CITY of Canning will begin community consultation into its care and disability services after changes to Federal Government funding.
In November 2015, Ansell Consulting conducted an independent review of the City’s care and disability services.
The report proposed community engagement on the findings, which was approved at a special council meeting on April 26.
Ansell will begin one-on-one consultation with all 2000 clients using the services within weeks.
The existing care model costs $11.5 million to run using Federal and State government funding, with negligible cost to the City, which manages the grants.
Canning chief executive Lyn Russell said the new model, which begins in February 2017, would mean funding would no longer go directly to the City.
“Generally they have been fully funded and we run the services on the basis they pretty much break even,” she said.
“But one of the issues is whether that will continue under the new Federal funding arrangements and what that might mean for us financially.
“We’d very much like to continue doing what we’ve always done but the reality is that in the model, we need to look if we can do that.
“The feedback from the consultants is that there are different models we have to look at; some of these options will be run past the clients.”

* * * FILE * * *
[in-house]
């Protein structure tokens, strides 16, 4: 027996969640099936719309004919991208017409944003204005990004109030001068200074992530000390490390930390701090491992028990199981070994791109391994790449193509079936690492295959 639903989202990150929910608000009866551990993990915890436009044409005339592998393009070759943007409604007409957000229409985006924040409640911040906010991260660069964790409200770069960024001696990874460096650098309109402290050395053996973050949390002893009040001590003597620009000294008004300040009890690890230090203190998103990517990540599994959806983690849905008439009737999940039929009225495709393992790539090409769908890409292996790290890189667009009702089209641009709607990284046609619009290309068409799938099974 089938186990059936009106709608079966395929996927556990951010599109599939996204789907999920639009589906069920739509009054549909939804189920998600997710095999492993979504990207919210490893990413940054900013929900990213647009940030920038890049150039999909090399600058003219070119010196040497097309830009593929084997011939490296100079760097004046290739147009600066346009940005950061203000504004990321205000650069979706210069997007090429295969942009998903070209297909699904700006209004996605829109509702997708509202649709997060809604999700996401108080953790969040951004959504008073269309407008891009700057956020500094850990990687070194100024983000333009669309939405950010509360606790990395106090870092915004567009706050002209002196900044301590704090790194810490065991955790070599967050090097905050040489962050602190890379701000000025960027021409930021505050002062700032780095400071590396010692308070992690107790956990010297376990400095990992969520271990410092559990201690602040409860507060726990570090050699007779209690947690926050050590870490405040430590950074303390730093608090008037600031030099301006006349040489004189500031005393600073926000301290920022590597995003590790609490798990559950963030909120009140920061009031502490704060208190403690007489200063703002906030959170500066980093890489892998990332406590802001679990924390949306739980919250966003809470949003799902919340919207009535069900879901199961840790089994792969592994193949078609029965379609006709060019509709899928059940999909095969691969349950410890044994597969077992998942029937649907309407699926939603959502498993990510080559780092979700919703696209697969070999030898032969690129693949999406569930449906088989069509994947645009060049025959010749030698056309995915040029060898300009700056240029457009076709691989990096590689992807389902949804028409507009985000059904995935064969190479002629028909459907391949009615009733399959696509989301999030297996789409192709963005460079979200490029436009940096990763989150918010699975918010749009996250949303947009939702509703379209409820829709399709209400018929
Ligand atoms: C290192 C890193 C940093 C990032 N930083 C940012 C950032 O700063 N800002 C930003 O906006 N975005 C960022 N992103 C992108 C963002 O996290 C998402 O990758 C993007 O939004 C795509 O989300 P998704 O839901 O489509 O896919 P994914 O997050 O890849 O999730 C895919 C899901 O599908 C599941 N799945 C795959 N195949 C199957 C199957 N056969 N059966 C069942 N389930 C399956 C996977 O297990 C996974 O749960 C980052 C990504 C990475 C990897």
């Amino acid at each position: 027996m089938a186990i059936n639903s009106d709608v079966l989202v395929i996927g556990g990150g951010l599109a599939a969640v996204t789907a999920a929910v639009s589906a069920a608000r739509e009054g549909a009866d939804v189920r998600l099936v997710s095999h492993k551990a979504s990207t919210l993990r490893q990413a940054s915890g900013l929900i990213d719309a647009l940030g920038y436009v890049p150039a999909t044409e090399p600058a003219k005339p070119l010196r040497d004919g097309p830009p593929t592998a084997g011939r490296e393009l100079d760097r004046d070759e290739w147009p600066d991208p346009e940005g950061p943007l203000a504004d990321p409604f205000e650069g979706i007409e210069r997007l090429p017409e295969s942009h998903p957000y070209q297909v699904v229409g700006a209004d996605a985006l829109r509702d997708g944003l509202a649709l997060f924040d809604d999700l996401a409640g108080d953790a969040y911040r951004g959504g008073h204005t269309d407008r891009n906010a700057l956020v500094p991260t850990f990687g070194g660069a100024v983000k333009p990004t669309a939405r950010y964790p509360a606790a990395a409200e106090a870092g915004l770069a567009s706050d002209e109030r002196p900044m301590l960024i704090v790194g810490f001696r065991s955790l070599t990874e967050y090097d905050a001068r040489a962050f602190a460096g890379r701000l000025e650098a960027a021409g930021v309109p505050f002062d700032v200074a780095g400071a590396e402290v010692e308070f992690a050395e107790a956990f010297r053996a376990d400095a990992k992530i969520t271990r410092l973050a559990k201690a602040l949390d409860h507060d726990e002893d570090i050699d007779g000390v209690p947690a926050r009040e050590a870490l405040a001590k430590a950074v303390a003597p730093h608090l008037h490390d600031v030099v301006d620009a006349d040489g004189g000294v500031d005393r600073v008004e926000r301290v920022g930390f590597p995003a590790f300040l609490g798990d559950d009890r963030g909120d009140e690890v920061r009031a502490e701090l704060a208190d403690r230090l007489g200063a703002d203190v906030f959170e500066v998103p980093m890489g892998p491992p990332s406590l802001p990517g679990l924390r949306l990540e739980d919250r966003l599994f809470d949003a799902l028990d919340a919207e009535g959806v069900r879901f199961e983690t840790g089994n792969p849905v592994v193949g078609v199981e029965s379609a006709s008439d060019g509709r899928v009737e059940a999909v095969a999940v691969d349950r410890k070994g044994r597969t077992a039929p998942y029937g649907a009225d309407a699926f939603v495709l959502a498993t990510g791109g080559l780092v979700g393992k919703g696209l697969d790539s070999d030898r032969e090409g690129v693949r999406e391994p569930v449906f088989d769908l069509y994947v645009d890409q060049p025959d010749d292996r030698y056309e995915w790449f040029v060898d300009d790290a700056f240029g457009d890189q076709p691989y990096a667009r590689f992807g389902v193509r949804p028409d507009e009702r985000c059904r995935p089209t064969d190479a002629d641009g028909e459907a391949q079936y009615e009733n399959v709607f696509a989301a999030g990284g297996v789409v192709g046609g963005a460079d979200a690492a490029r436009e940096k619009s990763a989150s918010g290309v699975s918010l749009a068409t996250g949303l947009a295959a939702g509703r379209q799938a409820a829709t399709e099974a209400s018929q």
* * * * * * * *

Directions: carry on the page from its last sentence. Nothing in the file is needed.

The City currently runs four nursing and retirement villages, as well as $11 million worth of Home and Community Care (HACC) services for people, including those with disabilities.
Ms Russell said the community consultation was not a sign that anything would change, but rather a way to explore how the current system would work with the different funding model.
“The aged community is growing so the resources will have to grow but the way in which it’s delivered means instead of going centrally (to the City of Canning), it will go to the user and the user will make their choice about which provider they want to use,” she said.
“It’s a whole new world and we are trying to get our heads around it… but it’s happening very fast because the first changes occur early next year.”
Ms Russell said some options suggested by Ansell included continuing the structure of the current model, upgrading existing infrastructure, tendering manage- ment and privatisation.
“We have to make sure whatever happens, our standard of services are not diminished in any way in the new environment,” she said.
“This is a massive policy shift from the Federal Government.”
Ms Russell said the impending retirement of baby boomers was also cause for extensive research into the sector.
“A lot more people will need the services in the future,” she said.
“They are going to have a different set of expectations than the people currently using the facilities.”